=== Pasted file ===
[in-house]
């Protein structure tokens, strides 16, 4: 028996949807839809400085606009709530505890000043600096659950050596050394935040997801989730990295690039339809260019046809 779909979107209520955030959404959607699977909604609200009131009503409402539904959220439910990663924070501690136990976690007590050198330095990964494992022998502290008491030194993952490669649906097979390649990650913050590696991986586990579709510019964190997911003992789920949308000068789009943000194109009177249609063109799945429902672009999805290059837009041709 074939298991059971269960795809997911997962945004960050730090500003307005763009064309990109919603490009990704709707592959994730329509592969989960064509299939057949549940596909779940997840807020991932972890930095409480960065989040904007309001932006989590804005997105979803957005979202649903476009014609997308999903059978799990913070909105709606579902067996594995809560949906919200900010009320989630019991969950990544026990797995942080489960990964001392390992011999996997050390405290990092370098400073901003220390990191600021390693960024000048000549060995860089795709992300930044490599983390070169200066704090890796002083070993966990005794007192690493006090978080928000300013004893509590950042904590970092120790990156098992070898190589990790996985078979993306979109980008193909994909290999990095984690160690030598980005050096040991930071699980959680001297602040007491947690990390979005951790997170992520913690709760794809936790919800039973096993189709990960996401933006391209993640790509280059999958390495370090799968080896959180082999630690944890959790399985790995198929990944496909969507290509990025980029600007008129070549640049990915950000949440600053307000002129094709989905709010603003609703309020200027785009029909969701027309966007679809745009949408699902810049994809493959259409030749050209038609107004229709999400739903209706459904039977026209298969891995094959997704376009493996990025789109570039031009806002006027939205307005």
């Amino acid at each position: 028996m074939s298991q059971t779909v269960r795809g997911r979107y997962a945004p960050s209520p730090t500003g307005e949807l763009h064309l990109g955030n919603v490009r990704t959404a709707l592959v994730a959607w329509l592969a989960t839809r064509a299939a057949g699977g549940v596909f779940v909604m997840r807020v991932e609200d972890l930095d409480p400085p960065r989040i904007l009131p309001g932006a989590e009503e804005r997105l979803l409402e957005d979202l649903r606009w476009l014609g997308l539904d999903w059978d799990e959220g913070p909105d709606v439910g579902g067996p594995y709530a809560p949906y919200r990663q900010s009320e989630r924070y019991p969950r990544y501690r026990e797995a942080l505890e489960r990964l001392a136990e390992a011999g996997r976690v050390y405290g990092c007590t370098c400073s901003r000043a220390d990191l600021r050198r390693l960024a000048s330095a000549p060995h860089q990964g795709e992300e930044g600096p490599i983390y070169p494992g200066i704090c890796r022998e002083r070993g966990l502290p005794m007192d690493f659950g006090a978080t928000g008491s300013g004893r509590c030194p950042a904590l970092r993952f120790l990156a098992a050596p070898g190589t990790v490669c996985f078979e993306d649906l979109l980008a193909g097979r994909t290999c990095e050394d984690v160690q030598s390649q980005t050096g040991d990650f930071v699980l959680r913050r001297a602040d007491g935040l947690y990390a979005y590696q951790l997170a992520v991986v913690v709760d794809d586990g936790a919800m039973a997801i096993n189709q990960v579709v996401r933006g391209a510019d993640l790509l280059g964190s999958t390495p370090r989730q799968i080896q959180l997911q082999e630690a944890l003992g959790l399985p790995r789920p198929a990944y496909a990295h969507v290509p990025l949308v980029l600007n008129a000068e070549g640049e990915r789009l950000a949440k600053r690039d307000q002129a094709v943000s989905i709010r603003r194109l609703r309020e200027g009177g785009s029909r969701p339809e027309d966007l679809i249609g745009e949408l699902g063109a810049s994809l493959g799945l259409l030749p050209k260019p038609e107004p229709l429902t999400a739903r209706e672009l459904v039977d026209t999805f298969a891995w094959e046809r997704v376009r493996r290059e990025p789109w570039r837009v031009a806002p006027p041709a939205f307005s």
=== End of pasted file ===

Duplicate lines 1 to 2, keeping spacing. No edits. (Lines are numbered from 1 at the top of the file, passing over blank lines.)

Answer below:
[in-house]
């Protein structure tokens, strides 16, 4: 028996949807839809400085606009709530505890000043600096659950050596050394935040997801989730990295690039339809260019046809 779909979107209520955030959404959607699977909604609200009131009503409402539904959220439910990663924070501690136990976690007590050198330095990964494992022998502290008491030194993952490669649906097979390649990650913050590696991986586990579709510019964190997911003992789920949308000068789009943000194109009177249609063109799945429902672009999805290059837009041709 074939298991059971269960795809997911997962945004960050730090500003307005763009064309990109919603490009990704709707592959994730329509592969989960064509299939057949549940596909779940997840807020991932972890930095409480960065989040904007309001932006989590804005997105979803957005979202649903476009014609997308999903059978799990913070909105709606579902067996594995809560949906919200900010009320989630019991969950990544026990797995942080489960990964001392390992011999996997050390405290990092370098400073901003220390990191600021390693960024000048000549060995860089795709992300930044490599983390070169200066704090890796002083070993966990005794007192690493006090978080928000300013004893509590950042904590970092120790990156098992070898190589990790996985078979993306979109980008193909994909290999990095984690160690030598980005050096040991930071699980959680001297602040007491947690990390979005951790997170992520913690709760794809936790919800039973096993189709990960996401933006391209993640790509280059999958390495370090799968080896959180082999630690944890959790399985790995198929990944496909969507290509990025980029600007008129070549640049990915950000949440600053307000002129094709989905709010603003609703309020200027785009029909969701027309966007679809745009949408699902810049994809493959259409030749050209038609107004229709999400739903209706459904039977026209298969891995094959997704376009493996990025789109570039031009806002006027939205307005």